Moral of the story? You pensioners and disabled had better start making political donations, then government will prop you up with nary a word of complaint.

Bottom of the canal: Pfizer’s billion-dollar tax rort

ABOUT THE AUTHOR

Michael West

Michael West

Michael West established michaelwest.com.au to focus on journalism of high public interest, particularly the rising power of corporations over democracy. Formerly a journalist and editor at Fairfax newspapers and a columnist at News Corp, West was appointed Adjunct Associate Professor at the University of Sydney’s School of Social and Political Sciences. You can follow Michael on Twitter @MichaelWestBiz.

6 Comments

  1. Avatar

    Australia is a sovereign currency nation it is impossible for the country to run out of money as the Federal Government is the monopoly creator and issuer of the AUD… TAXATION DOES NOT FUND FEDERAL GOVERNMENT SPENDING!
    It is about time people understood this very basic macroeconomic fact… Taxes destroys (extinguishes) money, it goes no where and funds nothing at the Federal level…. the Federal government spends money into existence, (it isn’t sitting in some account anywhere it is simply keystrokes in a computer, created out of thin air) and destroys it via taxation to stop the market from overheating… eg. they create it via spending it into existence say $200 into the economy, they tax $50, that leaves $150 in the economy… that $50 simply ceases to exist.

    https://www.youtube.com/watch?v=3SpJ8UT6y7Y&index=8&list=PLZJAgo9FgHWZzhpkjtMxIwZns26A0OdFz

    • Avatar

      Wow. So, the government doesn’t get money from tax revenue, borrowing, savings, selling or leasing assets, etc. That would explain why they waste it. /S

  2. Avatar

    Government in a democracy is there to help us all live together without strife. Equality and a fair distribution of a society’s resources and wealth should be the main aim of all politicians. Taxation laws that work to redistribute wealth are essential to head us towards equality, peace and social cohesion. When, as Michael West reports, they don’t work and favour some groups over others our democracy suffers.
    Taxation does not only “fail”by chance. Special interests and greed subvert government and weaken society in order to benefit the powerful. To attack pensioners who have kept their part of the social contract, or welfare recipients, who we assist not just out of kindness or a sense of fairness, but also to maintain the strength of our society, is sort sighted, mean, greedy and dangerous.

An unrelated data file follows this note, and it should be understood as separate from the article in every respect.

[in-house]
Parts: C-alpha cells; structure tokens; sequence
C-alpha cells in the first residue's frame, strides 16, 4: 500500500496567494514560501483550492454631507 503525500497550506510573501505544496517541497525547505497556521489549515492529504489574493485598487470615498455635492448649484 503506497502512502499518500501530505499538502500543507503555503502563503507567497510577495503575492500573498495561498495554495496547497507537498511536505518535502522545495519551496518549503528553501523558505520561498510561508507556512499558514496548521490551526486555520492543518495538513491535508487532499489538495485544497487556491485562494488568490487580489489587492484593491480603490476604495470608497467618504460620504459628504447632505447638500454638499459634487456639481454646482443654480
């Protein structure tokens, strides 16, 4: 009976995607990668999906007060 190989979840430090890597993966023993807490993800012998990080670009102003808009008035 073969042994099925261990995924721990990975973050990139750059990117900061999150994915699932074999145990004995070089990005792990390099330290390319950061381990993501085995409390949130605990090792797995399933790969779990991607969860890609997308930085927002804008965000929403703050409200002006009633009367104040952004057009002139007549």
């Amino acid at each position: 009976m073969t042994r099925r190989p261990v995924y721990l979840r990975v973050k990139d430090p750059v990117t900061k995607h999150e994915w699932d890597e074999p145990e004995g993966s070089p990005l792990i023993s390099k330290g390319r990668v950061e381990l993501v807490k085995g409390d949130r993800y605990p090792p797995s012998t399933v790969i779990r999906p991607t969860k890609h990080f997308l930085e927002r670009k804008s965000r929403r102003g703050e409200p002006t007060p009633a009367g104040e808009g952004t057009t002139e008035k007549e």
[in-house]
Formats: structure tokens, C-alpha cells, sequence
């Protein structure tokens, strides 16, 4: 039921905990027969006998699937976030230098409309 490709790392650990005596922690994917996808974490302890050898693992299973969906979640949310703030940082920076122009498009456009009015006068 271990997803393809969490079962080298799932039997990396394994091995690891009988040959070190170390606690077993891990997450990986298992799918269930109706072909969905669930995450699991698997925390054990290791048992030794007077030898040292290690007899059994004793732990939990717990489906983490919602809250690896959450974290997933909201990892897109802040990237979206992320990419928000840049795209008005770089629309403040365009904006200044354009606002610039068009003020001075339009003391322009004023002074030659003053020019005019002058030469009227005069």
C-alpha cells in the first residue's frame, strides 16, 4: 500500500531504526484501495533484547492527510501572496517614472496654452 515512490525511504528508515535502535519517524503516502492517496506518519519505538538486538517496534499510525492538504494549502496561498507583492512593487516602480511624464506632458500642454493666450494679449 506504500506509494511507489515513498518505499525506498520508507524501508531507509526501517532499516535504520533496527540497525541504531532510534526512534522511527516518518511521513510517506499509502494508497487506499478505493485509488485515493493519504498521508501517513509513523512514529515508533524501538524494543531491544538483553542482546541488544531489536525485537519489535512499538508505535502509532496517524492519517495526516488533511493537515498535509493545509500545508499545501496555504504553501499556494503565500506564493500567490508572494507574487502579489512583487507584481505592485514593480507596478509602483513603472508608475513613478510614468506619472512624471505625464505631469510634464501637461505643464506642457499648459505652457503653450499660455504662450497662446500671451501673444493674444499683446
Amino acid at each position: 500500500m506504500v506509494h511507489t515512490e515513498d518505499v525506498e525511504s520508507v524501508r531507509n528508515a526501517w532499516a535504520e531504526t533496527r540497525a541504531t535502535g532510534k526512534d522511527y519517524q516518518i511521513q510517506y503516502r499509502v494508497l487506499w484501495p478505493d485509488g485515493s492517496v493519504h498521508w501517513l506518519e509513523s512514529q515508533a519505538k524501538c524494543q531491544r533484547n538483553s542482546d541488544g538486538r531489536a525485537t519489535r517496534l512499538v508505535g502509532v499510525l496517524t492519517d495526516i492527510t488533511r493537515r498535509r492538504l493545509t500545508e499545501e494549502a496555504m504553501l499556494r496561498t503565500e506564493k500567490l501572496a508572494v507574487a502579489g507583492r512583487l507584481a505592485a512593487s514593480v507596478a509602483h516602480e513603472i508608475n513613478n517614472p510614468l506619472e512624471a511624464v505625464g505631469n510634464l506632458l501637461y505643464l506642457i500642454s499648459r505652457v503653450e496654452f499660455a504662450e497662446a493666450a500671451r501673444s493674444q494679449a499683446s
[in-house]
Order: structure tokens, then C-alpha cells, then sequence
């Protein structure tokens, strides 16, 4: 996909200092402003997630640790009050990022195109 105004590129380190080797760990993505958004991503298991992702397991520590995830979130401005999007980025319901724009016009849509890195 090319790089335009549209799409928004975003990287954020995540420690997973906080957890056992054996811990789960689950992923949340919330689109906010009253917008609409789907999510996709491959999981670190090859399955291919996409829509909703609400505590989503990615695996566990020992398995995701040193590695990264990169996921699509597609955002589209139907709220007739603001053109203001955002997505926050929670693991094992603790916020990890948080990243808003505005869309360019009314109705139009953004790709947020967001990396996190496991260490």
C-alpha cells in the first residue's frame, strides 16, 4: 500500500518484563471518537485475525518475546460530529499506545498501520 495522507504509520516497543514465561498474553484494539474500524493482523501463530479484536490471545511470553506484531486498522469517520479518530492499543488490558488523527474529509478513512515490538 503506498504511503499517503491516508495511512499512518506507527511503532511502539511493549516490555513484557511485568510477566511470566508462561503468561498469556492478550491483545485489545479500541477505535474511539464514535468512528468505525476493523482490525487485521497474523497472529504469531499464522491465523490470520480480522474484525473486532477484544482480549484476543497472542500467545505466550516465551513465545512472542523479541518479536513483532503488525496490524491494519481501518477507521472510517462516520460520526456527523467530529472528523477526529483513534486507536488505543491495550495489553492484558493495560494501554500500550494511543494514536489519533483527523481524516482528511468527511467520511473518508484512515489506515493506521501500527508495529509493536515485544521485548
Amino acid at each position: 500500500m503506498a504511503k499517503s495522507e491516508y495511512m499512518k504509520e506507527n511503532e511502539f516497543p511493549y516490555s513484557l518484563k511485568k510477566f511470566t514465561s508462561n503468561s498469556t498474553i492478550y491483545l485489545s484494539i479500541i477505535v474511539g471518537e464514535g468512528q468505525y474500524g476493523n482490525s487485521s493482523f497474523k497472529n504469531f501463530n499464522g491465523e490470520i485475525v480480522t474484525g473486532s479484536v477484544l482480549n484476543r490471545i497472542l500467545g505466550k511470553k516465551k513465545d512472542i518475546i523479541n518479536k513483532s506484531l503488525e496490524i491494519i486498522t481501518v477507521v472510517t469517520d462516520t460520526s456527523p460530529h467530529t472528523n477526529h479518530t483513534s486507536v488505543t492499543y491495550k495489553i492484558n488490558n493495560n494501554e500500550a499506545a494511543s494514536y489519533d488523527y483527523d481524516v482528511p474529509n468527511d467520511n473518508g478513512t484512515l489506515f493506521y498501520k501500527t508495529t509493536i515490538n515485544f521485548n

Today’s neoliberal fiction – the idea that we all compete and any one who falls behind has only themselves to blame, has form. Every society in history has had to deal with the greedy wanting to disregard others.
    We need better more equal Taxation Laws that constantly, quickly and effectively redress imbalances in our resource and wealth distribution. The article shows we have wandered a long way from good, government. In fact the greedy have been allowed to take control.

    • Avatar

      The fact is that many people are born with more opportunities than others, whether that is through having good parents, good connections, good health, good education, good skills or whatever. The rich were usually just lucky. The plutocracy have developed a system to get richer through tax avoidance.
      Projection and blaming their victims is old but still works.

  3. Avatar

    I think the headline should be Australia would pay $8.30 if MUltinationals paid their fair share

  4. Avatar

    We live in a neoliberal agenda or should I say disease!
    What has happened since Margaret Thatcher and Ronald Reagan introduced Neoliberalism, followed by the Clintons, by Tony Blair in England, and by most of Europe and the world today.
    A free market now means a market free for the landlords to charge whatever they want. Free for the monopolists to charge whatever they want. Free from regulation.

    The Neoliberals with their brand of casino capitalism have been steadily eating away dismantling the entire welfare state.
    The reason Governments do not deliver, especially this one, is because they support :

    1. A cheap, obedient, docile, uncritical workforce who will work to support the upper-class’s lifestyle and the economy.
    2.Keeping wages low, or debt pressure high, means workers will be
    less likely to complain or make demands. As workers struggle to provide their families with all the temptations that a capitalist society offers, they become far less likely to risk their employment, and less able to improve their situation.
    3. Corporate feudalism They have taken this corrosive social vision and dressed it up with a “respectable” sounding ideology which all boils down to the cheap labor they depend on to make their fortunes.
    4. A larger labour supply, the cheaper it is. The more desperately you need a job, the cheaper you’ll work, and the more power those “corporate lords” have over you.
    5. No minimum wage, or other improvements in wages and working conditions. Why? These reforms undo all of their efforts to keep you “over a barrel”.
    6. Using the public purse for corporate interests! 11 billion dollars propping up private health insurance as one example!